Thermocouple Circuits


In the past, thermocouples were often used with a cold junction immersed into a reference melting ice bath to maintain its temperature at 0◦C (thus, the “cold” junction name). This presents serious limitations for many practical uses. The second and third thermoelectric laws allow for a simplified solution. A “cold” junction can be maintained at any temperature, including ambient, as long as that temperature is precisely known. Therefore, a “cold” junction is thermally coupled to an additional temperature sensor which does not require reference compensation. Usually, such a sensor is either thermo resistive or a semiconductor. Figure 16.16B shows the correct connection of a thermocouple to an electronic circuit. Both the “cold” junction and the reference sensor must be positioned in an intimate thermal coupling. Usually, they are imbedded in a chunk of copper. To avoid dry contact, thermally conductive grease or epoxy should be applied for better 
Thermal tracking. A reference temperature detector in this example is a semiconductor sensor LM35DZ manufactured by National Semiconductor, Inc. The circuit has two outputs: one for the signal representing the Seebeck voltage Vp and the other for the reference signal Vr . The schematic illustrates that connections to the circuit board input terminals and then to the amplifier’s noninverting input and to the ground bus are made by the same type of wire (Cu). Both board terminals should be at the same temperature Tc; however, they do not necessarily have to be at the “cold” junction temperature. This is especially important for the remote measurements, where the circuit board temperature may be different from the reference “cold” junction temperature Tr . For computing the temperature from a thermocouple sensor, two signals are essentially required.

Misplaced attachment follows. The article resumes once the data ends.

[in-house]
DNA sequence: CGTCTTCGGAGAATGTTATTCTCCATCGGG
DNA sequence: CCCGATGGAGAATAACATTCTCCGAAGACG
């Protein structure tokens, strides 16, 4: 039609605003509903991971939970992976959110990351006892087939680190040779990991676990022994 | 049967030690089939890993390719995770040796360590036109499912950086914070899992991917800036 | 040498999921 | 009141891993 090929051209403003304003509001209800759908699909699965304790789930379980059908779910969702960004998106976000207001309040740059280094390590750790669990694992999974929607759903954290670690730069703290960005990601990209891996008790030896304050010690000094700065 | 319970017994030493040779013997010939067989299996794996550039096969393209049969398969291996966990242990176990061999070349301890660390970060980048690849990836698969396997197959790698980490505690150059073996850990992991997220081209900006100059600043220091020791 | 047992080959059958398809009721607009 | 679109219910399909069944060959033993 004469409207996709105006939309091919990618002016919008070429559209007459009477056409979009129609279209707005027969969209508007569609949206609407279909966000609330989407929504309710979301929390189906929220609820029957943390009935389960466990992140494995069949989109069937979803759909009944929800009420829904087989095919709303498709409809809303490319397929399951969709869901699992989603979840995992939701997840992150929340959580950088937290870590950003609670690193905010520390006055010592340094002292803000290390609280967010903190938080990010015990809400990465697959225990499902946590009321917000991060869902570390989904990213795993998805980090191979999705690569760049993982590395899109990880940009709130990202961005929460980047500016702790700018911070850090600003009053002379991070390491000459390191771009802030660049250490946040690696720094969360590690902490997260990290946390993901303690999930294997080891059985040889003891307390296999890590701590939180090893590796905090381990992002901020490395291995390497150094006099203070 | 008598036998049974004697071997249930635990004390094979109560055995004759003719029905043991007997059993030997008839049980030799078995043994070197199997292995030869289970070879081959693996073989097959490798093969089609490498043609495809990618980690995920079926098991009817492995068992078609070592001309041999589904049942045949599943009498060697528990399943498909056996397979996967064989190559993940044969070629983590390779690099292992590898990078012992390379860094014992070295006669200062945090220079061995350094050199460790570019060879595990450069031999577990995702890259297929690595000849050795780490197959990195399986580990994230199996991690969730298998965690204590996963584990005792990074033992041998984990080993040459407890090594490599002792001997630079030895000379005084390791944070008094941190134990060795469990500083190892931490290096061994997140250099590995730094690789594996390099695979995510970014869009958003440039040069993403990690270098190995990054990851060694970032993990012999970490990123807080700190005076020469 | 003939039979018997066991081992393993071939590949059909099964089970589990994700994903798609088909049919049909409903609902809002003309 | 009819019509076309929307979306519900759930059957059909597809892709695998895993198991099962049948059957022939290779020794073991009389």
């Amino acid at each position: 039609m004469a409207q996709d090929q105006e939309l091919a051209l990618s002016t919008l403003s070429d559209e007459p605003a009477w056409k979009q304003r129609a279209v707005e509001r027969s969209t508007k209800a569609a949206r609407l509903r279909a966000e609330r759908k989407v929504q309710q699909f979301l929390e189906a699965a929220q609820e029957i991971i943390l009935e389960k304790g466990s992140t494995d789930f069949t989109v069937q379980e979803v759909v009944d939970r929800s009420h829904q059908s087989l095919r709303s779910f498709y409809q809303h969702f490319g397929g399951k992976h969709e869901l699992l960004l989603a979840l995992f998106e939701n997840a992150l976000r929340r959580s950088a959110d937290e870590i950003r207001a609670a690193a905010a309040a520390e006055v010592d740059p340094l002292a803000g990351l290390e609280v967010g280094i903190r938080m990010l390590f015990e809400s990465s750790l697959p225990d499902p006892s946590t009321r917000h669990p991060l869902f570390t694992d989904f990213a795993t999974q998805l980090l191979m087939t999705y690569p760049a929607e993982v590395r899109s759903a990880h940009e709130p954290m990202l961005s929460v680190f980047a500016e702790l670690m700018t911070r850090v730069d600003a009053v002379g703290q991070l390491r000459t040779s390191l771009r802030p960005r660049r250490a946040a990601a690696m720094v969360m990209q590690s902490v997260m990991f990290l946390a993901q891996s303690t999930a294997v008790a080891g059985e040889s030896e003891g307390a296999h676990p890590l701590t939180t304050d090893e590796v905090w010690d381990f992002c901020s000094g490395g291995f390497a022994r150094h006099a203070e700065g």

The first is a thermocouple voltage Vp and the other is the reference sensor output voltage Vr . These two signals come from different types of sensor and therefore are characterized by different transfer functions. A thermopile in most cases may be considered linear with normalized sensitivity αp (V/K), whereas the reference sensor sensitivity is expressed according to its nature. For example, a thermistor’s sensitivity αr at the operating temperature T is governed by Eq. below and has dimension Δ/K. There are several practical ways of processing the output signals. The most precise method is to measure these signals separately, then compute the reference temperature Tr according to the reference sensor’s equation, and compute the gradient temperature Δ from a thermocouple voltage Vp as

Δ =Tx −Tr = Vp/αp

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